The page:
Four days later, to the surprise of everybody, Cooper was back. There was no announcement. He just showed up at the NovaCare Complex on the first day of combined workouts with the New England Patriots.
The obvious jokes about a miracle cure for racism were made, but it's hard to believe Cooper entered any kind of program or training. All the talk about his racial animus, about the role of alcohol and the need for better anger management, was from the outside. Internally, all Cooper had to do was call up and say he was ready to come back.
"Riley wasn't suspended," Kelly said, "so it wasn't like I needed verification to come back."
Kelly's source for Cooper's readiness?
"I spoke to Riley," he said.
From Cooper's comments, it seems clear he went home to Florida to spend time with his parents. He wouldn't identify anyone else he might have spoken to, although this situation screams for transparency.
Asked directly if he would reconsider drinking alcohol after his outburst, he said the subject hadn't come up. In any professionally guided attempt to examine his actions and attitudes, alcohol would have come up in the first five minutes.
Cooper also said he "wants to" meet with the African American security guard he slurred at the Kenny Chesney concert. Again, any coordinated plan to address this situation would have included such a meeting before Cooper was back in front of TV cameras. The guard works for the company that provides security at the stadium the Eagles manage. He can't be that hard to find.
Kelly said Cooper spoke with every one of his teammates individually. Cooper said he wasn't seeking their forgiveness.
"That puts the burden on you instead of me," Cooper said.
A nice sentiment. But everything about this mess has been a burden on Cooper's teammates, especially those who are African American. They've had to address a loaded, emotional issue in a very public way. Their reactions are then being used as a pass/fail test on whether they are team-first enough.
It is all very well to celebrate the honorable, gracious words of teammates like Jason Avant and DeMeco Ryans. They have been remarkable, true role models for how to handle divisive situations.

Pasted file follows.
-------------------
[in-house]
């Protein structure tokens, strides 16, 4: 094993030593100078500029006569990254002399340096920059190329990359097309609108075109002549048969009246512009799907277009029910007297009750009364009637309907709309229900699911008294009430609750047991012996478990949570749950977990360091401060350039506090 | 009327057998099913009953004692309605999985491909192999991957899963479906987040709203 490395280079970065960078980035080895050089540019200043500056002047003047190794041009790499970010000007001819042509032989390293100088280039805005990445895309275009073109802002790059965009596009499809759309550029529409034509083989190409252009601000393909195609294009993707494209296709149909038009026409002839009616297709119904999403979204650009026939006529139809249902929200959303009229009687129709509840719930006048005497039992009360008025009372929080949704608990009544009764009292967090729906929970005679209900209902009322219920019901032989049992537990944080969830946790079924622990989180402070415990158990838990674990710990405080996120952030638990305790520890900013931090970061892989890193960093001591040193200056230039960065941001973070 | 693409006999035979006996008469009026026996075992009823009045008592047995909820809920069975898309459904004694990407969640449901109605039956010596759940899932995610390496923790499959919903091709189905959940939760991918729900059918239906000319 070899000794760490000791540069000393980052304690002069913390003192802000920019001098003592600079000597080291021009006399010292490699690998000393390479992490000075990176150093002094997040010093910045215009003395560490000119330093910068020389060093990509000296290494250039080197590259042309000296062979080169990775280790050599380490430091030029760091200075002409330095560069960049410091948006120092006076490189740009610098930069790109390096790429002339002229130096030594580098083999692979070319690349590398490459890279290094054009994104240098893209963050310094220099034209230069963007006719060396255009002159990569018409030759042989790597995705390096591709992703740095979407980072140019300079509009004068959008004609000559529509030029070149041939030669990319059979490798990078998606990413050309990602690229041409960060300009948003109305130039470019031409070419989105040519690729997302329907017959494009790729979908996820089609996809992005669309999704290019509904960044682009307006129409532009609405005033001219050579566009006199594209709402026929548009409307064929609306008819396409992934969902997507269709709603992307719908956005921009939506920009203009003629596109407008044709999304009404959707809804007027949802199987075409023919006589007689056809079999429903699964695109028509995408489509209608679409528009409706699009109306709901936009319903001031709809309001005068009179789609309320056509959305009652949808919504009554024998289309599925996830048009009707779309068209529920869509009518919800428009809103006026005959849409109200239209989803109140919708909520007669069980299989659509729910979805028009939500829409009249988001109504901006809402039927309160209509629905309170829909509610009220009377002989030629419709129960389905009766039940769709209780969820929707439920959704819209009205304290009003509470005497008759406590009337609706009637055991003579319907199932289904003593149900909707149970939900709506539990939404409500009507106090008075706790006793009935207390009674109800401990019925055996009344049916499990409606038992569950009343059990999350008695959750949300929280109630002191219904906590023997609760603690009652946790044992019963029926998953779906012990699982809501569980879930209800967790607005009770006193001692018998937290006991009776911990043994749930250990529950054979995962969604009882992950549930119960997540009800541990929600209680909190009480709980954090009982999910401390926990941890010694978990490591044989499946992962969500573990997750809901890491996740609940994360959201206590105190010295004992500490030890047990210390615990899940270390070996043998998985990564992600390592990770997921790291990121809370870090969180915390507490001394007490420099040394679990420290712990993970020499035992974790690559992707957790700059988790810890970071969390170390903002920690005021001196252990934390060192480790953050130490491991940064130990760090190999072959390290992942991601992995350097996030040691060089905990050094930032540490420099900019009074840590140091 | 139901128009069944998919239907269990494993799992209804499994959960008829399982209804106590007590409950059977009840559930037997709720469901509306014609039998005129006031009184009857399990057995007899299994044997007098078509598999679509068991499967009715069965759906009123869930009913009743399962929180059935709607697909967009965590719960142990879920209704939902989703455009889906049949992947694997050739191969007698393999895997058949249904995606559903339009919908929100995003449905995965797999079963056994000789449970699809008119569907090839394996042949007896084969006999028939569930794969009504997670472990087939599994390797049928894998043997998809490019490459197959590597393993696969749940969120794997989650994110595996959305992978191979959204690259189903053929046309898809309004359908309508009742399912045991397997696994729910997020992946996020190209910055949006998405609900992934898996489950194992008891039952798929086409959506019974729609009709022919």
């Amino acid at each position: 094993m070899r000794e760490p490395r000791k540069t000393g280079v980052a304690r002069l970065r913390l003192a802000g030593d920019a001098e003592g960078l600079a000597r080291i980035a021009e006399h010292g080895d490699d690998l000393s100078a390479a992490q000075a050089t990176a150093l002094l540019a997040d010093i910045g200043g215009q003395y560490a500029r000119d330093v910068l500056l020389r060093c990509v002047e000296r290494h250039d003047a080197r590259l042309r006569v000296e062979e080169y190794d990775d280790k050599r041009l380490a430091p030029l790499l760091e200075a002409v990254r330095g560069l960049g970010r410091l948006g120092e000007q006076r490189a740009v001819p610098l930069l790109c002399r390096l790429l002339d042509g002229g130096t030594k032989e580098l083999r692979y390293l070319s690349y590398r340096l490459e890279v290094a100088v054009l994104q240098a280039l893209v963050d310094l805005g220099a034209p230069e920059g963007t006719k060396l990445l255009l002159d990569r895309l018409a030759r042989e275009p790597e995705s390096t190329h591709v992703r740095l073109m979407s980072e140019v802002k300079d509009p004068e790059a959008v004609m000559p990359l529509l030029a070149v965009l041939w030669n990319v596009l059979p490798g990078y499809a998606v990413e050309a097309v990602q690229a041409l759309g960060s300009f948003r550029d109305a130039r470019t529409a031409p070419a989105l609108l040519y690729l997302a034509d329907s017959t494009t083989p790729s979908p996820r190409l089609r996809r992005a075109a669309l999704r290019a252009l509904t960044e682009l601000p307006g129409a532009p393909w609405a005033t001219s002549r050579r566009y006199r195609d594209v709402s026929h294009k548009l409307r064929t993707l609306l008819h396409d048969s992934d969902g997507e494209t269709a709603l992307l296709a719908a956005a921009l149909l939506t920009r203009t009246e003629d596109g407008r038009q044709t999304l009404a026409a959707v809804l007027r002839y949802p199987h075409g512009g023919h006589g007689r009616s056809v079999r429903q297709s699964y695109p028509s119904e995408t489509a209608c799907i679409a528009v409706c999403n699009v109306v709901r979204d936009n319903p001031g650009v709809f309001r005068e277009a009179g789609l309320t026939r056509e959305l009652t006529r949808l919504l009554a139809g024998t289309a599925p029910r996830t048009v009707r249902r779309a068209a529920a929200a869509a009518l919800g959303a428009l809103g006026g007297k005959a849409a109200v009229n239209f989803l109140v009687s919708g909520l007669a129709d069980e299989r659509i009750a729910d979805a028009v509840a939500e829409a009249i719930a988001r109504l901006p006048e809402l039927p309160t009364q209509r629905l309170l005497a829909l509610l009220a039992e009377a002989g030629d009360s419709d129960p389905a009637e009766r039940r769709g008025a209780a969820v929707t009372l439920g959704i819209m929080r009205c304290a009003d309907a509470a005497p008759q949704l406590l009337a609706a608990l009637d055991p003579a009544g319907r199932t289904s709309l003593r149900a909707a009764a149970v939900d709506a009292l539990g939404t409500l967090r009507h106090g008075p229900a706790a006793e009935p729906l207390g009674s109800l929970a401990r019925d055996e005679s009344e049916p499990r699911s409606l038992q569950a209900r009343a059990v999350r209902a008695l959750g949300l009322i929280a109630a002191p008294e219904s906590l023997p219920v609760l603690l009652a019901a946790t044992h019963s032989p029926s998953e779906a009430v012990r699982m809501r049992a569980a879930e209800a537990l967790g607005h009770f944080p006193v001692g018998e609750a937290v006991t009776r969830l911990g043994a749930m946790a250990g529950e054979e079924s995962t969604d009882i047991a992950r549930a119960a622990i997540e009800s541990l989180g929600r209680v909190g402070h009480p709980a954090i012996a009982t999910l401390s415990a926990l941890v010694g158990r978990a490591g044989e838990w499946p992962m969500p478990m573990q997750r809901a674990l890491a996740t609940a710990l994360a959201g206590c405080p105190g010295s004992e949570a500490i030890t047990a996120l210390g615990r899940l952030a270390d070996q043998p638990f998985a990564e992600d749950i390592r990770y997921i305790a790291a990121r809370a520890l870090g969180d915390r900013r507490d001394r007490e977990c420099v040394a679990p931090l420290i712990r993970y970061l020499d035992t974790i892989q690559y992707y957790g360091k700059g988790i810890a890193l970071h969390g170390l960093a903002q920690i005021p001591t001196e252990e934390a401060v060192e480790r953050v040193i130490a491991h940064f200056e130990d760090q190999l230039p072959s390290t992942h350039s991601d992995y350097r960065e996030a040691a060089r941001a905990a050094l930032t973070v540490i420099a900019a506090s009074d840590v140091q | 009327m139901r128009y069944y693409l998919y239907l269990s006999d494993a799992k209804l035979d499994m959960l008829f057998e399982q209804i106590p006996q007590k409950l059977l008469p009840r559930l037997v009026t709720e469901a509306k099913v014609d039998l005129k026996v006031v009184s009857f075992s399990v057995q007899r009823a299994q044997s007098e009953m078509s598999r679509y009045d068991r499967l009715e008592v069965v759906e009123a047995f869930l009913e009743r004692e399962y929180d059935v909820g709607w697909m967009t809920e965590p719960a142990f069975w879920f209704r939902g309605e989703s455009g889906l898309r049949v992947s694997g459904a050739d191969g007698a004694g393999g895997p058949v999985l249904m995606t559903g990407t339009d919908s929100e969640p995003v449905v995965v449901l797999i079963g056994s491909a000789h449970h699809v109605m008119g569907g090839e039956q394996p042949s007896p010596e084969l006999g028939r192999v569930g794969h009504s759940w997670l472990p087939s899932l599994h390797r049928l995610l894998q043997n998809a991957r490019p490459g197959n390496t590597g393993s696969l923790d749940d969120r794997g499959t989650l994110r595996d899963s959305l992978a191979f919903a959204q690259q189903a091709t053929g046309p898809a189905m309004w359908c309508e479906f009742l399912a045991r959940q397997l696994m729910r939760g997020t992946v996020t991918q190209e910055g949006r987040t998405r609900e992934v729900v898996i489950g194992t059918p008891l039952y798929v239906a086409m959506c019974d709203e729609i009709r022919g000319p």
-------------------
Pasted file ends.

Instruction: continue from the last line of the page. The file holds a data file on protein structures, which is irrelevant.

But it is wrong to condemn or criticize players who are slower to forgive and forget. They did not ask for this. It was forced on them, first by Cooper's action and then by their employer's reaction. None of them were excused from team activities until they felt better about things.
In 2005, when Terrell Owens was disrupting training camp in his quest for a new contract, I wrote that Andy Reid should cut the petulant wideout and move on. He didn't, and the season was a disaster. By November, when Reid did release Owens, it was too late.
Cooper is not likely to create any further disturbances. The issue here is whether the cracks created by this franchise-shaking episode become wider as the season goes on.
If they'd released Cooper immediately, the Eagles could have minimized the chances for that. If they'd suspended him for a game or two, they would at least have shown they weren't putting football first here.
That moment has passed. All the Eagles can do now is hope nothing happens to widen those cracks: some new revelation about Cooper, or Kelly needing to discipline another player, or the ordinary tensions that come with losing a game or two.
It might all blow over. It might all blow up. Cross your fingers and hope, because that's what the Eagles are doing here.
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Contact Phil Sheridan at email@example.com. Follow on Twitter @Sheridanscribe.